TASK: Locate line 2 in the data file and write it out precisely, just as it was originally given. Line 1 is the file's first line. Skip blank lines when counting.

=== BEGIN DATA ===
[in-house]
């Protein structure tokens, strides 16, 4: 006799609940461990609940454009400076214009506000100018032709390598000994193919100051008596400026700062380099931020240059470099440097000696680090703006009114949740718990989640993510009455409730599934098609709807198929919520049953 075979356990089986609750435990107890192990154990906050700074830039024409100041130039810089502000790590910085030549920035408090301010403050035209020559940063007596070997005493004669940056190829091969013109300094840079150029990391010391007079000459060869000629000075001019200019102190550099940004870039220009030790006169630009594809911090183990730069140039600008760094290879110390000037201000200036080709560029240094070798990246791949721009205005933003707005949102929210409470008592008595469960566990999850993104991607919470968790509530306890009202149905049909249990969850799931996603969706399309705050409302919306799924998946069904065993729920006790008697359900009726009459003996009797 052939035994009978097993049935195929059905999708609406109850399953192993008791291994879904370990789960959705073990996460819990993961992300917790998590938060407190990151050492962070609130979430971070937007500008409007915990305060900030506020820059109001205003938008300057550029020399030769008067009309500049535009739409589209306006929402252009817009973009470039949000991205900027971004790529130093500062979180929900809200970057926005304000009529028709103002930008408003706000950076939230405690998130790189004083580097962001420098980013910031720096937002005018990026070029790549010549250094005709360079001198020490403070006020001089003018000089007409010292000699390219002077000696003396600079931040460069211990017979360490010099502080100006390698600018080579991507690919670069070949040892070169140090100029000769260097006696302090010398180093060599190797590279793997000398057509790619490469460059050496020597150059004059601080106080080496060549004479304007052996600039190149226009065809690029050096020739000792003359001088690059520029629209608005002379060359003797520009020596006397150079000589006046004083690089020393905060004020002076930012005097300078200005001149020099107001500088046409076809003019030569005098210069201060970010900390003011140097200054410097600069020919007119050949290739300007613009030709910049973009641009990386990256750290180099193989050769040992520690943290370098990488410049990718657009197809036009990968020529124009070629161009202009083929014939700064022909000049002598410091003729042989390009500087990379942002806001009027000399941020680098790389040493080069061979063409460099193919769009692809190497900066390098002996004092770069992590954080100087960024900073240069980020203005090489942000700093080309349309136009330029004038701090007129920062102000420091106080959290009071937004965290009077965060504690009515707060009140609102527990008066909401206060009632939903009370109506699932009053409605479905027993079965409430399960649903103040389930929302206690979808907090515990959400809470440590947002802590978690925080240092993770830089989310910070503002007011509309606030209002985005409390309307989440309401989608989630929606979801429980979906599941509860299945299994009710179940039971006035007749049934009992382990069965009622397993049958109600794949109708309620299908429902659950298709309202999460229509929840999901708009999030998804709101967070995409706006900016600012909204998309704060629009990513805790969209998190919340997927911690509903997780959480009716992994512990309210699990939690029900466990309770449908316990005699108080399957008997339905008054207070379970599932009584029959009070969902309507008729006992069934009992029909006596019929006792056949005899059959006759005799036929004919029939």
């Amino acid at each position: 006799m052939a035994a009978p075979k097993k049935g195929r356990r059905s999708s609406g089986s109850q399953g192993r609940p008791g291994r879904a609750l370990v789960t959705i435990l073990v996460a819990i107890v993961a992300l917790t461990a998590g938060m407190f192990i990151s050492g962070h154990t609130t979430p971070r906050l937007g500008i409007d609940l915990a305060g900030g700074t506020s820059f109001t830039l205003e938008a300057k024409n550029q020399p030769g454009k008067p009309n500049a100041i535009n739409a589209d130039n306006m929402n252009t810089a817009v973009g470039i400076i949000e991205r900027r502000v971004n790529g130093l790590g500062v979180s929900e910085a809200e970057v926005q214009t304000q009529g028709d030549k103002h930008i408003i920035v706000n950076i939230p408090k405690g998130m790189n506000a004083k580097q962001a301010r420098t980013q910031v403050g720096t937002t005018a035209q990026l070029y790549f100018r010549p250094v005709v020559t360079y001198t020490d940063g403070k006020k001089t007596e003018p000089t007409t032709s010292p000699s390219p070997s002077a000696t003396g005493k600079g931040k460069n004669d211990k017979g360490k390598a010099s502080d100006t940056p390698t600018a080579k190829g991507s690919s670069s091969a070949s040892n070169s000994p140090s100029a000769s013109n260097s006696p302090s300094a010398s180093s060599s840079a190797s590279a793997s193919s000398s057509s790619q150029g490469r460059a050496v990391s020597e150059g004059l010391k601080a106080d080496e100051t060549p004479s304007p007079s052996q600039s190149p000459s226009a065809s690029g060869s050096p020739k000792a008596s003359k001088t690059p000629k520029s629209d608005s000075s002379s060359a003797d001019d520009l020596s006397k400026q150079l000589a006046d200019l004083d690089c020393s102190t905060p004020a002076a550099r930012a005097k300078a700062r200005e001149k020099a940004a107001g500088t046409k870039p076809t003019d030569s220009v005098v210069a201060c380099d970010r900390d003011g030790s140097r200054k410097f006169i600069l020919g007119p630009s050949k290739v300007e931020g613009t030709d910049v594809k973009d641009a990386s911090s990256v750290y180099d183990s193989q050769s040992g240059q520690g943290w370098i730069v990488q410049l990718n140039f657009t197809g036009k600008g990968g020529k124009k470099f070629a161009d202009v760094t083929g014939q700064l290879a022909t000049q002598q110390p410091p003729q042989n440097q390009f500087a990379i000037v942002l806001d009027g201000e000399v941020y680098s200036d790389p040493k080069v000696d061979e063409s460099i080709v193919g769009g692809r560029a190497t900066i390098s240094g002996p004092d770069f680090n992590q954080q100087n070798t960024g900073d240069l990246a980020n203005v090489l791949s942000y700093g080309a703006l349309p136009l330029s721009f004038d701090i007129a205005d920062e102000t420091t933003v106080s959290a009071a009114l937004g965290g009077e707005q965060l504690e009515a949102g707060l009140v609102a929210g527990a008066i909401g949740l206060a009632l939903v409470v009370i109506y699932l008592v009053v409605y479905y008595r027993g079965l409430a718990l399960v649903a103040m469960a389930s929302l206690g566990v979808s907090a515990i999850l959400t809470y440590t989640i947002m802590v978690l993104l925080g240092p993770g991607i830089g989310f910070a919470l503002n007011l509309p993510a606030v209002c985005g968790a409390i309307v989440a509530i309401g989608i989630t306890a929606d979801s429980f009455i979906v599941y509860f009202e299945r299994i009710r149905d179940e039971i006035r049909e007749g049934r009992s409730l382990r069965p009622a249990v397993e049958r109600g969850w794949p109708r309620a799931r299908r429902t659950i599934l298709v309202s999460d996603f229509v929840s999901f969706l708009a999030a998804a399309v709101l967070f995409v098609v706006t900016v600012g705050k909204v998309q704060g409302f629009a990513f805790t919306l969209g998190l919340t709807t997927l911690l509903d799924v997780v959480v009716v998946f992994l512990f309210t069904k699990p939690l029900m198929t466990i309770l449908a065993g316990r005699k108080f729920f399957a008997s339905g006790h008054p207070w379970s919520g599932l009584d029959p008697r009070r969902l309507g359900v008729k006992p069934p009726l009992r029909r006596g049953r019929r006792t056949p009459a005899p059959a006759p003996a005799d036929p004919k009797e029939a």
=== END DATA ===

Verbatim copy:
């Protein structure tokens, strides 16, 4: 006799609940461990609940454009400076214009506000100018032709390598000994193919100051008596400026700062380099931020240059470099440097000696680090703006009114949740718990989640993510009455409730599934098609709807198929919520049953 075979356990089986609750435990107890192990154990906050700074830039024409100041130039810089502000790590910085030549920035408090301010403050035209020559940063007596070997005493004669940056190829091969013109300094840079150029990391010391007079000459060869000629000075001019200019102190550099940004870039220009030790006169630009594809911090183990730069140039600008760094290879110390000037201000200036080709560029240094070798990246791949721009205005933003707005949102929210409470008592008595469960566990999850993104991607919470968790509530306890009202149905049909249990969850799931996603969706399309705050409302919306799924998946069904065993729920006790008697359900009726009459003996009797 052939035994009978097993049935195929059905999708609406109850399953192993008791291994879904370990789960959705073990996460819990993961992300917790998590938060407190990151050492962070609130979430971070937007500008409007915990305060900030506020820059109001205003938008300057550029020399030769008067009309500049535009739409589209306006929402252009817009973009470039949000991205900027971004790529130093500062979180929900809200970057926005304000009529028709103002930008408003706000950076939230405690998130790189004083580097962001420098980013910031720096937002005018990026070029790549010549250094005709360079001198020490403070006020001089003018000089007409010292000699390219002077000696003396600079931040460069211990017979360490010099502080100006390698600018080579991507690919670069070949040892070169140090100029000769260097006696302090010398180093060599190797590279793997000398057509790619490469460059050496020597150059004059601080106080080496060549004479304007052996600039190149226009065809690029050096020739000792003359001088690059520029629209608005002379060359003797520009020596006397150079000589006046004083690089020393905060004020002076930012005097300078200005001149020099107001500088046409076809003019030569005098210069201060970010900390003011140097200054410097600069020919007119050949290739300007613009030709910049973009641009990386990256750290180099193989050769040992520690943290370098990488410049990718657009197809036009990968020529124009070629161009202009083929014939700064022909000049002598410091003729042989390009500087990379942002806001009027000399941020680098790389040493080069061979063409460099193919769009692809190497900066390098002996004092770069992590954080100087960024900073240069980020203005090489942000700093080309349309136009330029004038701090007129920062102000420091106080959290009071937004965290009077965060504690009515707060009140609102527990008066909401206060009632939903009370109506699932009053409605479905027993079965409430399960649903103040389930929302206690979808907090515990959400809470440590947002802590978690925080240092993770830089989310910070503002007011509309606030209002985005409390309307989440309401989608989630929606979801429980979906599941509860299945299994009710179940039971006035007749049934009992382990069965009622397993049958109600794949109708309620299908429902659950298709309202999460229509929840999901708009999030998804709101967070995409706006900016600012909204998309704060629009990513805790969209998190919340997927911690509903997780959480009716992994512990309210699990939690029900466990309770449908316990005699108080399957008997339905008054207070379970599932009584029959009070969902309507008729006992069934009992029909006596019929006792056949005899059959006759005799036929004919029939």